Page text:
San Diego Gas & Electric (SDG&E) will launch a third phase of community outreach sessions March 20, 2006, to continue to gather public input on the Sunrise Powerlink electric-transmission line. This series of community working group meetings and open houses will include for the first time discussion of the utility’s preferred and alternative routes for the proposed 120-mile line from Imperial Valley, California, to San Diego.
The Sunrise Powerlink will serve as a new energy superhighway to import enough power for about 650,000 SDG&E customers in Southern California and dramatically improve the reliability of the region’s electrical transmission grid, according to SDG&E.
"The No. 1 reason this project is needed is reliability - to make sure we can meet our customers’ energy needs in 2010 and beyond," said James P. Avery, senior vice president - electric for SDG&E. "Other benefits of the line include improved access to solar, geothermal and other renewable sources of power in the Imperial Valley, as well as reduced costs for our customers."
SDG&E has gotten feedback from more than 1000 people who have attended one or more of the community meetings held in October 2005 and last month to evaluate the issues involved in the siting process.
"Public input has been tremendously helpful as we planned the route for the Sunrise Powerlink," said Avery. "Comments we received during the first two phases of workshops and community meetings helped refine the criteria we used to identify the route alternatives."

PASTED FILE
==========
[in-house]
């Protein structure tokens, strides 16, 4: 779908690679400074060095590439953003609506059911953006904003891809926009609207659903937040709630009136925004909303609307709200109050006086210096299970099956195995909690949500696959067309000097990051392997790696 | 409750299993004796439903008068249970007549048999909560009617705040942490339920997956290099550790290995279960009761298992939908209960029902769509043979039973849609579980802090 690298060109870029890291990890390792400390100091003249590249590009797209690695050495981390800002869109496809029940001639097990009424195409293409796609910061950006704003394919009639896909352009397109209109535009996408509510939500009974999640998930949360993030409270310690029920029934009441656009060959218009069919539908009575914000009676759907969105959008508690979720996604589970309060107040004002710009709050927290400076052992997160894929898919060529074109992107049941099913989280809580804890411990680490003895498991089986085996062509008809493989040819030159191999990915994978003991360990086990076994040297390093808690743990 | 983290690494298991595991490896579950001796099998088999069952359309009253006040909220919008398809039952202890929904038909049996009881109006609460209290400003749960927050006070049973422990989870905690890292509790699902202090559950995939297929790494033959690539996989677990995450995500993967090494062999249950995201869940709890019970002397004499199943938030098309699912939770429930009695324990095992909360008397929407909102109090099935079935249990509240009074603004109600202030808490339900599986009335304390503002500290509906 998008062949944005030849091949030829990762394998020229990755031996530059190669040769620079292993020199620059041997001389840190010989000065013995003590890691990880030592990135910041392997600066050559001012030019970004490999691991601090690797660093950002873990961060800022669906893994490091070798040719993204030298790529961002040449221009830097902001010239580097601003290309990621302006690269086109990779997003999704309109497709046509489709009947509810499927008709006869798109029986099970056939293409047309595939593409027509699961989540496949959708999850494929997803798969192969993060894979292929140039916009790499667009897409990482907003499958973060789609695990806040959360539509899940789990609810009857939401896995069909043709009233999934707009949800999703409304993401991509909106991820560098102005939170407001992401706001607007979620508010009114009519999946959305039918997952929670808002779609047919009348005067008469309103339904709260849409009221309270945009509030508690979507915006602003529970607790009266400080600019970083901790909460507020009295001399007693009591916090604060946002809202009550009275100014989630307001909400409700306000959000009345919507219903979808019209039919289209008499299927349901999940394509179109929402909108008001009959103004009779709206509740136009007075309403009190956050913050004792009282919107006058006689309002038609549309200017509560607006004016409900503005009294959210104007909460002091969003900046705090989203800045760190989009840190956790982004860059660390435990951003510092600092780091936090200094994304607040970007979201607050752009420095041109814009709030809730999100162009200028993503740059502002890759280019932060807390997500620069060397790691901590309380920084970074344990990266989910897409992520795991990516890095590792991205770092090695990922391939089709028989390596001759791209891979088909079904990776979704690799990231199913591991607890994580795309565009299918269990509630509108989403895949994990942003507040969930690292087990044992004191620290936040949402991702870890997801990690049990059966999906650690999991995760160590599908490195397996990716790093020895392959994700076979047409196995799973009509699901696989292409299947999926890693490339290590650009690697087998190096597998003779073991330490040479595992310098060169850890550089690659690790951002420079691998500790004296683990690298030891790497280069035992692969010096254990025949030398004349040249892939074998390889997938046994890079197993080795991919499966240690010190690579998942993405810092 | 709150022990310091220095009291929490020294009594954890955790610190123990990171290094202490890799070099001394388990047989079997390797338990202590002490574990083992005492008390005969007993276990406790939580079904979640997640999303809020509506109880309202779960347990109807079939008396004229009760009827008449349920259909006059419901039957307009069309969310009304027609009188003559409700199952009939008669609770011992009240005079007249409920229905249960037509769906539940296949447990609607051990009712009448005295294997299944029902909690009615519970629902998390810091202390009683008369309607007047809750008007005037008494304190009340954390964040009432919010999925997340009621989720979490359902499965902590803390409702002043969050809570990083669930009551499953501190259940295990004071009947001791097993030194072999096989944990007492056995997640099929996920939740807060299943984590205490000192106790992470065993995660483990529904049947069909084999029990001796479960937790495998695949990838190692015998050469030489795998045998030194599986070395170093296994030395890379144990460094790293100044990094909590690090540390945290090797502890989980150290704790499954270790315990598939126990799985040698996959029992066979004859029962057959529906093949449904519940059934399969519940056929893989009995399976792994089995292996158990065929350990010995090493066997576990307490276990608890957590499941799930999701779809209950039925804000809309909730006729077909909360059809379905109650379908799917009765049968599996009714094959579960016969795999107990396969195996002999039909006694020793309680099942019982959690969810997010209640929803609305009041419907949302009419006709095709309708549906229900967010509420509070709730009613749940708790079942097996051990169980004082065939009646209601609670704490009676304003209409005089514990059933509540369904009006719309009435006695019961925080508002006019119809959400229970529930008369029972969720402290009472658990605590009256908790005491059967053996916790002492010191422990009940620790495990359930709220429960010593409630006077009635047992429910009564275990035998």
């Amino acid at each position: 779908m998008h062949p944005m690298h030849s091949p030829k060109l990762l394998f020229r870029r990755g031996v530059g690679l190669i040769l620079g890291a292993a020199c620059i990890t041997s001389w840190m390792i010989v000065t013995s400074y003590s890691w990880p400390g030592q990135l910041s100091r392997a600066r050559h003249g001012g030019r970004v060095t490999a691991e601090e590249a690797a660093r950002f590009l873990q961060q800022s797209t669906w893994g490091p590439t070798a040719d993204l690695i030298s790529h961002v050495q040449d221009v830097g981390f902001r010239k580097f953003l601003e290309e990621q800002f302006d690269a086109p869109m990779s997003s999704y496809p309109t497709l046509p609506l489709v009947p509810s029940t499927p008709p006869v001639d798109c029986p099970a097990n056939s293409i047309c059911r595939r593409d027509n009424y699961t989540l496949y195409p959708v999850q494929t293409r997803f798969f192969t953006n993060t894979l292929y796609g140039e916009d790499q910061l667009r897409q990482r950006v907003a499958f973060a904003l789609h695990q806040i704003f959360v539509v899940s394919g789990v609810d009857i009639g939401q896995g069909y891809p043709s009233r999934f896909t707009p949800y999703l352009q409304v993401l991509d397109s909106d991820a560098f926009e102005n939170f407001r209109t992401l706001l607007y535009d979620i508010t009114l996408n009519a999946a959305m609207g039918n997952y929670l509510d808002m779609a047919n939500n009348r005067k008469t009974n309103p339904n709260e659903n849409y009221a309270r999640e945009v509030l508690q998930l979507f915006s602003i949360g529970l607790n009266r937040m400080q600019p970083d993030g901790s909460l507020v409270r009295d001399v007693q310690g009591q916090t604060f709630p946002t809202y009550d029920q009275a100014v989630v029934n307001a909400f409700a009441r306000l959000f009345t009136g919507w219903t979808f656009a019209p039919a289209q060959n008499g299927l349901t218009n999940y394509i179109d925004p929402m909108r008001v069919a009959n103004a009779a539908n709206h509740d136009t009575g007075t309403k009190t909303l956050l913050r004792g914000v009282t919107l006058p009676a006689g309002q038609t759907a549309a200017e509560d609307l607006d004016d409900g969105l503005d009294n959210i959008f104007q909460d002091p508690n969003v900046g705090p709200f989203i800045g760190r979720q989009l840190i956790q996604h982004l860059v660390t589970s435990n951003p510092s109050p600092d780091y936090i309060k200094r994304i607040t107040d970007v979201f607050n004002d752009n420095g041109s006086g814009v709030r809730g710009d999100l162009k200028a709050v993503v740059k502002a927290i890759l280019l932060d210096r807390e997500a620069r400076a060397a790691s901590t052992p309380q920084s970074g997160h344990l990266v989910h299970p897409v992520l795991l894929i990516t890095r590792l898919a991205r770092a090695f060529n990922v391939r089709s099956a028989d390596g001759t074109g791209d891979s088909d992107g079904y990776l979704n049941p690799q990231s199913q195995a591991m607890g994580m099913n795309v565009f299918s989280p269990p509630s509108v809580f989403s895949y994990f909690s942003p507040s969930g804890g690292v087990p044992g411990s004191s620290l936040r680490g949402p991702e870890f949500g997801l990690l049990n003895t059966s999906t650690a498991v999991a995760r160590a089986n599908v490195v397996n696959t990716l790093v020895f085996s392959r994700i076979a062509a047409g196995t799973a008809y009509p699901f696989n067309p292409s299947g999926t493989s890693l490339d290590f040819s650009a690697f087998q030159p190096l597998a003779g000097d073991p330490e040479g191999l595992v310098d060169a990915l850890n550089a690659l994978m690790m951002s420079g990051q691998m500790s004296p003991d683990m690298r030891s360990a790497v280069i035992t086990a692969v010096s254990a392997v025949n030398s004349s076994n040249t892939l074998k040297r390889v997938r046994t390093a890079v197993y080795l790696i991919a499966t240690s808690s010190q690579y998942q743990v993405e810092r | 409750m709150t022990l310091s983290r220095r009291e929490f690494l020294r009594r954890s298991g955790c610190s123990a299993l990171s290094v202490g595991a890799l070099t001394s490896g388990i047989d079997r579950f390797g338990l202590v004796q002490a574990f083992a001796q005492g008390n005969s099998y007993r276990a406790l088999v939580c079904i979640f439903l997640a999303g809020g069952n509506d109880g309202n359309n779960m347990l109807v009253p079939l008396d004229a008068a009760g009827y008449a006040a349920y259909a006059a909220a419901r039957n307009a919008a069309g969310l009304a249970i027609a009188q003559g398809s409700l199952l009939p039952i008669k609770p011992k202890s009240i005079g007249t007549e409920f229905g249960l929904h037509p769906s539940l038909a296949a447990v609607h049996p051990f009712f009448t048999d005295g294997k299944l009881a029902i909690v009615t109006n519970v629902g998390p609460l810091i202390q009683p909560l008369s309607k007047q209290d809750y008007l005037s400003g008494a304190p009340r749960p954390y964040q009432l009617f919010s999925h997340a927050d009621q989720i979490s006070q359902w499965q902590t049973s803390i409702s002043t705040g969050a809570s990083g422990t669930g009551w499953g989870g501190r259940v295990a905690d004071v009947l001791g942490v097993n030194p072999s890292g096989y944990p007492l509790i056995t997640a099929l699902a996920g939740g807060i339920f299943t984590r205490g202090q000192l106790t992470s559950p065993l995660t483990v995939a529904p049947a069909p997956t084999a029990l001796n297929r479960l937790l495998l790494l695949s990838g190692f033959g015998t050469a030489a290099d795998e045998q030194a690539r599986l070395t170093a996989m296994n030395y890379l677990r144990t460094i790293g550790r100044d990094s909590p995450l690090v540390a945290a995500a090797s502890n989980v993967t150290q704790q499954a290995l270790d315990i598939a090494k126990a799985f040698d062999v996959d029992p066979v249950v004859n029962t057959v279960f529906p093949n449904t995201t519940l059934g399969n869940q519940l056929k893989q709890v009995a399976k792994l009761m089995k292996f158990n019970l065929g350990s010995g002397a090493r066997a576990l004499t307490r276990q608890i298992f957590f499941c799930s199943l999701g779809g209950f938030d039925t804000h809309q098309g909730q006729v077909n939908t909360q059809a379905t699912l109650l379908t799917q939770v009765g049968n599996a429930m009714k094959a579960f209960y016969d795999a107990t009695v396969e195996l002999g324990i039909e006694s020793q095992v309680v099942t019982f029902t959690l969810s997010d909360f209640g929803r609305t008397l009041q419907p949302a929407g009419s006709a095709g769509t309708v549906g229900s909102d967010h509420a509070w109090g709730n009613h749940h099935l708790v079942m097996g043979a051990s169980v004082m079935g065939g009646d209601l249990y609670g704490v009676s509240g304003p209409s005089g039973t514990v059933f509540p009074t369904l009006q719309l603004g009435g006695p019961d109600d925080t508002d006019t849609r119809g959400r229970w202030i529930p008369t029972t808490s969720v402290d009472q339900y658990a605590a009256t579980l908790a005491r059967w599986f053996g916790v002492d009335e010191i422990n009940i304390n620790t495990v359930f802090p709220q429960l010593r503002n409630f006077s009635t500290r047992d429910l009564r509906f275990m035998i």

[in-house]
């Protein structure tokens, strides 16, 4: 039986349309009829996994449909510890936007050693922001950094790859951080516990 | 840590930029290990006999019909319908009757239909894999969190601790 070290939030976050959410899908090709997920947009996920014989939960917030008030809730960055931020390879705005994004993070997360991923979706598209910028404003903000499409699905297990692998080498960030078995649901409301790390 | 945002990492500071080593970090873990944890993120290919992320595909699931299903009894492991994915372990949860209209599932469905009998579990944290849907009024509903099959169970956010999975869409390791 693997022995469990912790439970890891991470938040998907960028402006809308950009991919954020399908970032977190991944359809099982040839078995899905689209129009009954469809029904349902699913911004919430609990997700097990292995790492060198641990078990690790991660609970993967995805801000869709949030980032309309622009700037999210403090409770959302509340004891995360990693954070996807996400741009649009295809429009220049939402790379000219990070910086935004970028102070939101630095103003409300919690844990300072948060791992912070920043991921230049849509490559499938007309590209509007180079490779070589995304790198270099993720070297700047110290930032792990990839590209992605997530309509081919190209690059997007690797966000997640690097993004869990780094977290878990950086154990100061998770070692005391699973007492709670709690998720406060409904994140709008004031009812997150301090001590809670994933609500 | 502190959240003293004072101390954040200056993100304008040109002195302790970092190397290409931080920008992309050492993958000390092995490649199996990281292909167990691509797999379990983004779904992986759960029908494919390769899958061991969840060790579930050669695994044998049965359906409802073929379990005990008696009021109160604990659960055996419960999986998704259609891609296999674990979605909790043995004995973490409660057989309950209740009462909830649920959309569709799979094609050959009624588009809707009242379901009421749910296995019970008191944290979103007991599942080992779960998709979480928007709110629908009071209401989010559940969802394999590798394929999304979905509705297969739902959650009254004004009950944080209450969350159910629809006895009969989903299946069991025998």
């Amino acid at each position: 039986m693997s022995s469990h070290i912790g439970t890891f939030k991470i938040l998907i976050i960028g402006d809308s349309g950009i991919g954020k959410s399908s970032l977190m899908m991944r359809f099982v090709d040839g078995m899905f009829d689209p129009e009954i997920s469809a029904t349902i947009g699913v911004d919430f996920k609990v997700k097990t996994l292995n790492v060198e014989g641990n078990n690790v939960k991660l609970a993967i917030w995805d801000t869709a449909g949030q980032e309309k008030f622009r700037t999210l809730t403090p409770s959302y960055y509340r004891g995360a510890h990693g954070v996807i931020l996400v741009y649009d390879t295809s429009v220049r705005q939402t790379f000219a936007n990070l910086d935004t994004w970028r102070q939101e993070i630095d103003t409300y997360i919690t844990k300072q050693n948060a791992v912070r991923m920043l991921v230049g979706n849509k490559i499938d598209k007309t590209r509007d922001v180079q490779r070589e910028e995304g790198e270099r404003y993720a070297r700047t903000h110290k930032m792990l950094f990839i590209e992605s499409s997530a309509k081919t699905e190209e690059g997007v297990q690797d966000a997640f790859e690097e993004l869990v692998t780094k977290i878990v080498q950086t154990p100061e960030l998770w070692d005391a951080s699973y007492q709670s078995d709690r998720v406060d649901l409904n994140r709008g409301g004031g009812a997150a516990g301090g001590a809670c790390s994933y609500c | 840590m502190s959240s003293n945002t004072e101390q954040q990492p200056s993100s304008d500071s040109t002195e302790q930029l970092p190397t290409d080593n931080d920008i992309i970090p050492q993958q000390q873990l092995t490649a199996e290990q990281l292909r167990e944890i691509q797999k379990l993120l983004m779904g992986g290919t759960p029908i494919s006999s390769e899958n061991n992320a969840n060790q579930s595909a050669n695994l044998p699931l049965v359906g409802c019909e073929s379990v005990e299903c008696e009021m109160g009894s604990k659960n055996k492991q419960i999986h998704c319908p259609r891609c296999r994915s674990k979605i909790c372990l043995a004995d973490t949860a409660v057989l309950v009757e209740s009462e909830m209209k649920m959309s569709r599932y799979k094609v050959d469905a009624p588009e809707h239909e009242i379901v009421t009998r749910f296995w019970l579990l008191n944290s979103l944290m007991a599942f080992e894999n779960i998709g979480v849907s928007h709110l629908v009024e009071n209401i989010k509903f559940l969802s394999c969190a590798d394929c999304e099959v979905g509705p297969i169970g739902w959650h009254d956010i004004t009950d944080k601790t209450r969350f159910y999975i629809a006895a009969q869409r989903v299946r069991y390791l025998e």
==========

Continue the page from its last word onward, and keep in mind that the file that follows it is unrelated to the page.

After more than six months of analyzing technical and environmental data and gathering public input, SDG&E will share details of its proposed preferred and alternate routes for the line, which will include desert, mountain, inland valley and urban segments. The March 20 announcement is a key milestone in the siting process. The public still has many more opportunities to provide feedback on the location of the line through the company’s upcoming series of open houses, as well as through the formal regulatory process that will continue for more than a year.
"We invite people to get involved in the process to help us find a solution for a route that will meet the growing demand for electricity in our region," said Avery. "We welcome the chance to work together to ensure that SDG&E can continue to meet our obligation to deliver safe, reliable energy to all of our customers, while considering the needs of our communities and the environment."
In December 2005, SDG&E submitted its filing with the California Public Utilities Commission (CPUC) to explain in detail the need for the transmission line between the San Diego region and California’s Imperial Valley. This summer, the utility will file with the CPUC a full environmental analysis of all the routing options it plans to propose. The CPUC then will issue a schedule of dates for filed comments and public participation hearings. A final decision on the line is expected next year.